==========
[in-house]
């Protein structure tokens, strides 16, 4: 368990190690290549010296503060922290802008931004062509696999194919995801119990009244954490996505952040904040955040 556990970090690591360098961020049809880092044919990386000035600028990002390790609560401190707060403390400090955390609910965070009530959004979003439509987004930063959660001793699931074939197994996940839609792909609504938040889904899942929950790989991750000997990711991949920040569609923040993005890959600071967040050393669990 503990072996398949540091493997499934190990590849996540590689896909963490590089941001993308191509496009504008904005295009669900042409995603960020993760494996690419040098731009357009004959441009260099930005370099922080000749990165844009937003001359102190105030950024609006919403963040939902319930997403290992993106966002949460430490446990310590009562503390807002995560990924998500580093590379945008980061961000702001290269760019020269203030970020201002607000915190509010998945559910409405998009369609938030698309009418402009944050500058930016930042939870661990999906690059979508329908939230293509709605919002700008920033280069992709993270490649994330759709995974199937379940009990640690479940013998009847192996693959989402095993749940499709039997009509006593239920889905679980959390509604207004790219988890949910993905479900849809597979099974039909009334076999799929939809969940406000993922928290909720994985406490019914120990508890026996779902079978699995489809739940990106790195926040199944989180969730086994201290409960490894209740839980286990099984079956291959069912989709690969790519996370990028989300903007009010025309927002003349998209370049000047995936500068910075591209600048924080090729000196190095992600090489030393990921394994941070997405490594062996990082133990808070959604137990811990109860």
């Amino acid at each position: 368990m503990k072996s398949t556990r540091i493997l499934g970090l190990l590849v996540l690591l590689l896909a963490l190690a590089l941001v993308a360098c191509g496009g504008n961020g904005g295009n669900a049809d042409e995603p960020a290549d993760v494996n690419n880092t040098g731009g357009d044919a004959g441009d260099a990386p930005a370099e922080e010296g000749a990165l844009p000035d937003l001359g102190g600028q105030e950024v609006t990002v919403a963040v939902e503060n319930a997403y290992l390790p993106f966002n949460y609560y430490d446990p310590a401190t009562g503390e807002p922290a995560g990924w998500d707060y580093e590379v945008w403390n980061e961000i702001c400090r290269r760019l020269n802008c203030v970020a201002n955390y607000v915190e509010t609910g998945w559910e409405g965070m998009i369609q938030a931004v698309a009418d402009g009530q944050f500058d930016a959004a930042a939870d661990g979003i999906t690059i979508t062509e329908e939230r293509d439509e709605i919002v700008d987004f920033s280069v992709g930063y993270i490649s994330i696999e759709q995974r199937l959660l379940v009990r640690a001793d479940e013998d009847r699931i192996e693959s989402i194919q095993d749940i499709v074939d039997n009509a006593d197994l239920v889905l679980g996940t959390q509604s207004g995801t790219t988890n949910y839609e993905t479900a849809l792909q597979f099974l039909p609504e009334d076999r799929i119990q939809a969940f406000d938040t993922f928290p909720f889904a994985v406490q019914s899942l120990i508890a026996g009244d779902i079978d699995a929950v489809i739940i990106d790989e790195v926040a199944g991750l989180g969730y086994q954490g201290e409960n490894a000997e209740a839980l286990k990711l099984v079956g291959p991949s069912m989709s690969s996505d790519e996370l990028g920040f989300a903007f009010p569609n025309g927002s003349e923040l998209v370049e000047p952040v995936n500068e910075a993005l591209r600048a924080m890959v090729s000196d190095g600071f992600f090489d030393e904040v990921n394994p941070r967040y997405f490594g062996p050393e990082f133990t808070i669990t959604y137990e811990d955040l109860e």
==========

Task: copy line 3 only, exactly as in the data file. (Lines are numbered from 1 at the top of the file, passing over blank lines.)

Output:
């Amino acid at each position: 368990m503990k072996s398949t556990r540091i493997l499934g970090l190990l590849v996540l690591l590689l896909a963490l190690a590089l941001v993308a360098c191509g496009g504008n961020g904005g295009n669900a049809d042409e995603p960020a290549d993760v494996n690419n880092t040098g731009g357009d044919a004959g441009d260099a990386p930005a370099e922080e010296g000749a990165l844009p000035d937003l001359g102190g600028q105030e950024v609006t990002v919403a963040v939902e503060n319930a997403y290992l390790p993106f966002n949460y609560y430490d446990p310590a401190t009562g503390e807002p922290a995560g990924w998500d707060y580093e590379v945008w403390n980061e961000i702001c400090r290269r760019l020269n802008c203030v970020a201002n955390y607000v915190e509010t609910g998945w559910e409405g965070m998009i369609q938030a931004v698309a009418d402009g009530q944050f500058d930016a959004a930042a939870d661990g979003i999906t690059i979508t062509e329908e939230r293509d439509e709605i919002v700008d987004f920033s280069v992709g930063y993270i490649s994330i696999e759709q995974r199937l959660l379940v009990r640690a001793d479940e013998d009847r699931i192996e693959s989402i194919q095993d749940i499709v074939d039997n009509a006593d197994l239920v889905l679980g996940t959390q509604s207004g995801t790219t988890n949910y839609e993905t479900a849809l792909q597979f099974l039909p609504e009334d076999r799929i119990q939809a969940f406000d938040t993922f928290p909720f889904a994985v406490q019914s899942l120990i508890a026996g009244d779902i079978d699995a929950v489809i739940i990106d790989e790195v926040a199944g991750l989180g969730y086994q954490g201290e409960n490894a000997e209740a839980l286990k990711l099984v079956g291959p991949s069912m989709s690969s996505d790519e996370l990028g920040f989300a903007f009010p569609n025309g927002s003349e923040l998209v370049e000047p952040v995936n500068e910075a993005l591209r600048a924080m890959v090729s000196d190095g600071f992600f090489d030393e904040v990921n394994p941070r967040y997405f490594g062996p050393e990082f133990t808070i669990t959604y137990e811990d955040l109860e």